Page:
"I come from a low-income family. Yet, I was (ironically) fortunate enough to not take a loan. It's a huge shame that so many people my age lack the entrepreneurial drive to make change. It shouldn't take crazy pressure that forces individuals into business. We should foster this from Secondary Schools. London needs to become a hub of start-ups that produces the next Google, Facebook and Twitter."
Ismail also wants to see a focus on helping different communities gel, saying one of the greatest things about London is its "respect for difference".
"However, growing economic, social and political pressures have are beginning to negatively affect this great quality. Racism is now being covered under the facade of 'immigration control' whereby some lives are held in higher esteem than others. Not only is the morally absurd, it is economically inefficient. The next Mayor, whoever it is, must ensure that cohesion is protected."
"A mayor with a real sense of reality is needed"
Chloe Nichols is a 22-year-old living in Croydon, and says the main issue the new mayor needs to deal with is housing.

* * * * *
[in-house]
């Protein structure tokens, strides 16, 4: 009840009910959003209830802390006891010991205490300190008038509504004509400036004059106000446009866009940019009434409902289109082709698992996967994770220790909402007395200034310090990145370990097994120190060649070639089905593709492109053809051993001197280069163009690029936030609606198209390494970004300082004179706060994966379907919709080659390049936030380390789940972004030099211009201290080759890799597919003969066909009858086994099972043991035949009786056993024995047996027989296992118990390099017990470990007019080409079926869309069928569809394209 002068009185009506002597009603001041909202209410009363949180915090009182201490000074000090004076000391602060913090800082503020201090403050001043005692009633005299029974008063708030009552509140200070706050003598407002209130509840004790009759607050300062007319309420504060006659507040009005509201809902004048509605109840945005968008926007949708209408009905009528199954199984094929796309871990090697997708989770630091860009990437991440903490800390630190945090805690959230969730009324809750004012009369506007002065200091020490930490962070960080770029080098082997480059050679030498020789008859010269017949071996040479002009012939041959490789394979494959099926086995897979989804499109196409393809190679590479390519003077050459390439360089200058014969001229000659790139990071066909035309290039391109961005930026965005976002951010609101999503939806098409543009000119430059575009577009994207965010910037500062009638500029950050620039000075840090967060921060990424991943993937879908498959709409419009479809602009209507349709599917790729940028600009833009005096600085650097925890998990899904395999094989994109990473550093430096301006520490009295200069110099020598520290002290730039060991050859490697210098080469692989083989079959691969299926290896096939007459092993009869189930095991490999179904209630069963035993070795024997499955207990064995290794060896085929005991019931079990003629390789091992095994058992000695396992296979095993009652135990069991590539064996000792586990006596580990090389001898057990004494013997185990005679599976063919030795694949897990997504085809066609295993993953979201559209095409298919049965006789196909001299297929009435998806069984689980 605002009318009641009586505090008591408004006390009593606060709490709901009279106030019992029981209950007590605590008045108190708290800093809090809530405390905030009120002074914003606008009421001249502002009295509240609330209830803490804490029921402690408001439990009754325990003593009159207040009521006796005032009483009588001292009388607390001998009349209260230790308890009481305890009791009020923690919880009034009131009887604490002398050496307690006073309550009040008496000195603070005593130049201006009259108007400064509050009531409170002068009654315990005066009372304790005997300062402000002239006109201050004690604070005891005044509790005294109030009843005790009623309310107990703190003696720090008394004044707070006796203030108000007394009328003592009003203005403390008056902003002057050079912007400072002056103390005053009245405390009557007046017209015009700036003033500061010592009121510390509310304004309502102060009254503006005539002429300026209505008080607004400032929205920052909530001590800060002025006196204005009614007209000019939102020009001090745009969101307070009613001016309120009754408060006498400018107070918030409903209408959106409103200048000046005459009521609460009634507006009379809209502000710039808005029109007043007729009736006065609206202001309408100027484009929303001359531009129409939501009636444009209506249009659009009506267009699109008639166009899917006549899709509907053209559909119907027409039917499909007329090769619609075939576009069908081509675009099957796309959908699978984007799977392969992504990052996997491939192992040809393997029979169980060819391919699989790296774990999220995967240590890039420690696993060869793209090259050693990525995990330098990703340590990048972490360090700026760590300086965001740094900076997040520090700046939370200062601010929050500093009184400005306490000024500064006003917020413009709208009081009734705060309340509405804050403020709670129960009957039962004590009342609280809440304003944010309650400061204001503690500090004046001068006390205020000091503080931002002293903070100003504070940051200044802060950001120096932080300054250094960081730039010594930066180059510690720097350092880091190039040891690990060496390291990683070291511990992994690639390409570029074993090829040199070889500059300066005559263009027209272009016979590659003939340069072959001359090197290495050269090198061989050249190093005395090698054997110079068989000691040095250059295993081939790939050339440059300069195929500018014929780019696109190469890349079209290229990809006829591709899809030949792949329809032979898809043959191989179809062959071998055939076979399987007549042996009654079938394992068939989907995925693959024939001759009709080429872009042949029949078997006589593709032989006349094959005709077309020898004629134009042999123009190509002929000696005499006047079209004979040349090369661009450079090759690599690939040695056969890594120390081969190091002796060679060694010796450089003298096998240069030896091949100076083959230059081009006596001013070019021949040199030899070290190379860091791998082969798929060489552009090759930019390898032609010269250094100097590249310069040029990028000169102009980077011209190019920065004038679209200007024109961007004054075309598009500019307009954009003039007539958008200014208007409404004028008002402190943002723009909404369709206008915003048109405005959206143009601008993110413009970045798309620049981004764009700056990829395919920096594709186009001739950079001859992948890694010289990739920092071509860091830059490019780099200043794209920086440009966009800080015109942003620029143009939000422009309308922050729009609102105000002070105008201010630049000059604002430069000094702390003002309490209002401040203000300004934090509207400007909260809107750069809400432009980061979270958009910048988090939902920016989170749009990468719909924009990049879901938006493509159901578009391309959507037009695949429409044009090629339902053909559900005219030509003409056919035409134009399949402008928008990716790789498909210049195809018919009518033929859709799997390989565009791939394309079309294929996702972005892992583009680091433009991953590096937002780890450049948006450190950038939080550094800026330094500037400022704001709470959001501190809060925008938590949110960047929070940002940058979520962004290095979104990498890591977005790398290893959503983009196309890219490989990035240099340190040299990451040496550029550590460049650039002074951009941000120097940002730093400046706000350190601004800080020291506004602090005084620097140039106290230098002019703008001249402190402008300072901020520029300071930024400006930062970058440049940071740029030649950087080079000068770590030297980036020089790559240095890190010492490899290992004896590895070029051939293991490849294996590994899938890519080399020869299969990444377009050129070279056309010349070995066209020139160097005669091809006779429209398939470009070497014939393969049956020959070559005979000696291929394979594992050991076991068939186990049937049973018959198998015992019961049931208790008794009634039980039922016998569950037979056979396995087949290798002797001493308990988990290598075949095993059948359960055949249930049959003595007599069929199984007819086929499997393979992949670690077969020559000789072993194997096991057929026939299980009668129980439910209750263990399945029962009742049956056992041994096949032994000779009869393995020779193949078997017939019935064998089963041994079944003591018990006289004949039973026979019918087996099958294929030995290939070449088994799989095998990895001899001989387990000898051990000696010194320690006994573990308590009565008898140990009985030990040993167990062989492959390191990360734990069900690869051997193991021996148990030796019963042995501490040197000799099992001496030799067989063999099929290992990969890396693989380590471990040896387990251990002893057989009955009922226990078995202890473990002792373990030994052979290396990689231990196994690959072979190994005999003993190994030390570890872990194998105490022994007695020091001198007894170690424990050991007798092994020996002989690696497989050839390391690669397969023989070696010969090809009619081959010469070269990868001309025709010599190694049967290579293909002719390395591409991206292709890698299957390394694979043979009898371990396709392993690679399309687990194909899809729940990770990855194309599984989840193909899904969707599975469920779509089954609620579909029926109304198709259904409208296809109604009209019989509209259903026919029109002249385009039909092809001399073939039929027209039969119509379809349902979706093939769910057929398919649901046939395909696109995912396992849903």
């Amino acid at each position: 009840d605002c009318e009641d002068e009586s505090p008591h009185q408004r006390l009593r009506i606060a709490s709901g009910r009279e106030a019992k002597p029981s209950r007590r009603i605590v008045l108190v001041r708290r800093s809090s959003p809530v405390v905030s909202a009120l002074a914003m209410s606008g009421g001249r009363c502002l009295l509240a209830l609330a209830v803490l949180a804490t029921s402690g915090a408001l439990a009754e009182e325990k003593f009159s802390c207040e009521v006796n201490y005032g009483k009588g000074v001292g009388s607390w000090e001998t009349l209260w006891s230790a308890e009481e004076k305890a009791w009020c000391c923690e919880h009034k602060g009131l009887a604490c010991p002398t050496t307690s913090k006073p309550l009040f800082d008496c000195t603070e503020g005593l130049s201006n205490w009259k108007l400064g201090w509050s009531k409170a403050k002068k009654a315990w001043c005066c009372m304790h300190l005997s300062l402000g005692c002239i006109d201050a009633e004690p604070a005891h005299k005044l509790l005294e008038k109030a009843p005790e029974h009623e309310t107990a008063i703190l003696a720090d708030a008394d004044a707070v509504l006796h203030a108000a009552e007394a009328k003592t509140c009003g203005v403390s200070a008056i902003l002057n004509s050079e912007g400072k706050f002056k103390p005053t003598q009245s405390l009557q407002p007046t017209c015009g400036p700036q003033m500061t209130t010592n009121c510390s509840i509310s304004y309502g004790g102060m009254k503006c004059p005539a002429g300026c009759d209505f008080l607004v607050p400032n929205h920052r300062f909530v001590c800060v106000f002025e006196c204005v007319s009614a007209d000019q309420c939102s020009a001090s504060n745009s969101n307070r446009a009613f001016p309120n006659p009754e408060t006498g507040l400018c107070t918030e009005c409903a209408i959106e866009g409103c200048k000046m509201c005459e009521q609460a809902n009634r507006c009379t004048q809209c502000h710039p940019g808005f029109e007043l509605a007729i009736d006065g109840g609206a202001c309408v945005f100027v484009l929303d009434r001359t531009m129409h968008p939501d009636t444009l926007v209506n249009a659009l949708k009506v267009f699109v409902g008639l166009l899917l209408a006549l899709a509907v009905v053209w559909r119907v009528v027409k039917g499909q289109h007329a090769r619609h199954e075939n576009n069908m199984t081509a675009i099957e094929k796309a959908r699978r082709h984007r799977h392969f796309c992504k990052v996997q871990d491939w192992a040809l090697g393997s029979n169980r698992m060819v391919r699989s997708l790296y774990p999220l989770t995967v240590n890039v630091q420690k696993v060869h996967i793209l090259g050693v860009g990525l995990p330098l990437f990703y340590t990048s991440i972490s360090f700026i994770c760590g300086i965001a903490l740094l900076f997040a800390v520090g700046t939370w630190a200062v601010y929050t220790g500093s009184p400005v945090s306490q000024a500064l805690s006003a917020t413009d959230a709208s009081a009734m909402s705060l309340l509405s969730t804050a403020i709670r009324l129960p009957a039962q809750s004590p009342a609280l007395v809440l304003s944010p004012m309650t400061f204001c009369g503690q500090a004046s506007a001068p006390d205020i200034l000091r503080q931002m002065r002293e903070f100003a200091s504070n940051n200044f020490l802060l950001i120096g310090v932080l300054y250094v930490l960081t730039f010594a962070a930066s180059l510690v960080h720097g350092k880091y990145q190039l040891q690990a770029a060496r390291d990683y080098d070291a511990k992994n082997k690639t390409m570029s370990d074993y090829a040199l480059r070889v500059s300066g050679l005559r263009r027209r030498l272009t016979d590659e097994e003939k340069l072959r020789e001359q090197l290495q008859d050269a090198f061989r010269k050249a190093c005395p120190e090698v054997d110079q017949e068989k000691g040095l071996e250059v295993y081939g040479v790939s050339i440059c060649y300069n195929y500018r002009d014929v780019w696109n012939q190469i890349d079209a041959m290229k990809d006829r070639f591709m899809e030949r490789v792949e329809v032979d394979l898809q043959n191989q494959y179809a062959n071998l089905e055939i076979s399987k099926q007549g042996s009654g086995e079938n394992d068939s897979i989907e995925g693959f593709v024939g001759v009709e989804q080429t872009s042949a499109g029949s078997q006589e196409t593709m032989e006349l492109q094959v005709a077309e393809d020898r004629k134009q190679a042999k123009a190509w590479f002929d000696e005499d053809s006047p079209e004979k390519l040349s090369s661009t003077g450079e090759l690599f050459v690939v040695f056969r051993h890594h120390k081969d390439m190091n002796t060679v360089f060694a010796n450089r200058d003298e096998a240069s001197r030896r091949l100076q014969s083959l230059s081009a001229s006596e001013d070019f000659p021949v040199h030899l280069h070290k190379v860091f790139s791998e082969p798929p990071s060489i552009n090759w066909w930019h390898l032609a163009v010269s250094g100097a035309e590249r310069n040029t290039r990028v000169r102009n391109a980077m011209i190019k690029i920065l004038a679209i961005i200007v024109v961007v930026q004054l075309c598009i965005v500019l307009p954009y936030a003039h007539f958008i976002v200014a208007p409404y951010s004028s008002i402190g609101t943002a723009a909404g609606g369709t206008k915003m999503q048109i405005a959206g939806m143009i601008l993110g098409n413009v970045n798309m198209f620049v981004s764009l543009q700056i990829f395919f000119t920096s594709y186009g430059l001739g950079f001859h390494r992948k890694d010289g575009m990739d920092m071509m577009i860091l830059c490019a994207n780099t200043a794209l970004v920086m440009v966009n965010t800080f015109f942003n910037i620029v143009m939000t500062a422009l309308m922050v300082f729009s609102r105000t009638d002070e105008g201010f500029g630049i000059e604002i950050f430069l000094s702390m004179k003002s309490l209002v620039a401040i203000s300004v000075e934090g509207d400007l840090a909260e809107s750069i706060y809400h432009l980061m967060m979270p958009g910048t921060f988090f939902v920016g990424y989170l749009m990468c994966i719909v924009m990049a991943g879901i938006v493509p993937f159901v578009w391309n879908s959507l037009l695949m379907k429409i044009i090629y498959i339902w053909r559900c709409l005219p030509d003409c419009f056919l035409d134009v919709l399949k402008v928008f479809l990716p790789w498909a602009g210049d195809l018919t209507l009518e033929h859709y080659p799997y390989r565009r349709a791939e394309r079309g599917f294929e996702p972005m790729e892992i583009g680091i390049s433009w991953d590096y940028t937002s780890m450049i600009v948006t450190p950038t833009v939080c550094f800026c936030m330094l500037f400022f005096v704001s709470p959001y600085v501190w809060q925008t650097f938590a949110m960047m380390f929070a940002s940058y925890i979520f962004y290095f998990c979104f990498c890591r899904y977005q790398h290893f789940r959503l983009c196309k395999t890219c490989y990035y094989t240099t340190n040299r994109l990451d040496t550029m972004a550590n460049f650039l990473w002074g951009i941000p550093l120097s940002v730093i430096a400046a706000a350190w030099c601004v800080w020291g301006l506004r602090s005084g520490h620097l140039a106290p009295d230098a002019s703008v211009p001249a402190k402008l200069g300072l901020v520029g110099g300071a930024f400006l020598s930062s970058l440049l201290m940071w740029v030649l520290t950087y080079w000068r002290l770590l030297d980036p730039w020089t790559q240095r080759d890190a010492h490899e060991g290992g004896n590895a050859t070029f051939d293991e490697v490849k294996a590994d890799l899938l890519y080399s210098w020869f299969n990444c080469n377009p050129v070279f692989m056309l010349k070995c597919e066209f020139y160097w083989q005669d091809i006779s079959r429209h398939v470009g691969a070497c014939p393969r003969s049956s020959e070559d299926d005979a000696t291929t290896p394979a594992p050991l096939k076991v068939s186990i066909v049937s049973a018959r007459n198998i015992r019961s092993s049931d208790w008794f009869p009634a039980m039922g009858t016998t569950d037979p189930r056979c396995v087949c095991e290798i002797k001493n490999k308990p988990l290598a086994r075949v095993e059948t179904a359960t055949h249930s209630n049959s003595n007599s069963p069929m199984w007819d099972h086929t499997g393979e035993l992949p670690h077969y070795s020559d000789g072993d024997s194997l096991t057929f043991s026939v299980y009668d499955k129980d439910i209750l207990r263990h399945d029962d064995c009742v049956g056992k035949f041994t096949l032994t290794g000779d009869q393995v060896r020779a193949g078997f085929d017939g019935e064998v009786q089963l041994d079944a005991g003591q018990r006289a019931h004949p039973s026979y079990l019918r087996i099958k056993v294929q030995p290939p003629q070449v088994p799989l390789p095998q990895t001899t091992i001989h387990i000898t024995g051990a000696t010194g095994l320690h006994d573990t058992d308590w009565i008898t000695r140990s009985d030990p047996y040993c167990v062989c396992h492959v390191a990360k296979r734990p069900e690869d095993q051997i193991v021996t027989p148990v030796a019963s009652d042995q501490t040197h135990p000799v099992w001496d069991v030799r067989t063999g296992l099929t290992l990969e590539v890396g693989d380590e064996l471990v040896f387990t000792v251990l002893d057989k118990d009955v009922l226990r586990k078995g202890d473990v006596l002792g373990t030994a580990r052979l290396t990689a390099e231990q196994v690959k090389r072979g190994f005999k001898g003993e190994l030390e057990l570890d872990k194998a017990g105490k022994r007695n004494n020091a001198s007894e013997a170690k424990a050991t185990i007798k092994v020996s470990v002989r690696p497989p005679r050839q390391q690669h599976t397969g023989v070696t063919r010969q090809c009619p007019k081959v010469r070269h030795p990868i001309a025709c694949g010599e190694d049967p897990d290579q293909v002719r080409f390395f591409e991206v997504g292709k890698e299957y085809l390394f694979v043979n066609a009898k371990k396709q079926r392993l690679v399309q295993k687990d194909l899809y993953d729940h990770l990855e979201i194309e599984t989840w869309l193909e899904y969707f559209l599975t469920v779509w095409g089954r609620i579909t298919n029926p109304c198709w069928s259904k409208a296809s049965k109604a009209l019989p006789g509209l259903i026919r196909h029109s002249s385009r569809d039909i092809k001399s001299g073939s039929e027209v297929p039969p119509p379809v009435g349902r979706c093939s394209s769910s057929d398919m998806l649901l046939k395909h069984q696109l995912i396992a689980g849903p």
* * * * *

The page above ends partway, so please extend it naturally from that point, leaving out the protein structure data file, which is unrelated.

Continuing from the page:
"I would like a mayor who understands what it is like for a younger person or graduate in the current economic climate," she says. "It's all well and good promising trivial things but we need to get to the root of the problem.
"For people like myself who have moved from the countryside, it hasn't been easy trying to find a house near central London within my rent budget," Chloe continues.
"I'd like to see fairer landlords for a start, and more help for young people trying to find somewhere to live. Deprivation is very prevalent in London and this needs to also be addressed. A mayor with a real sense of reality is needed, not someone who isn't interested in the more deprived end of society."
Mayoral candidates, over to you.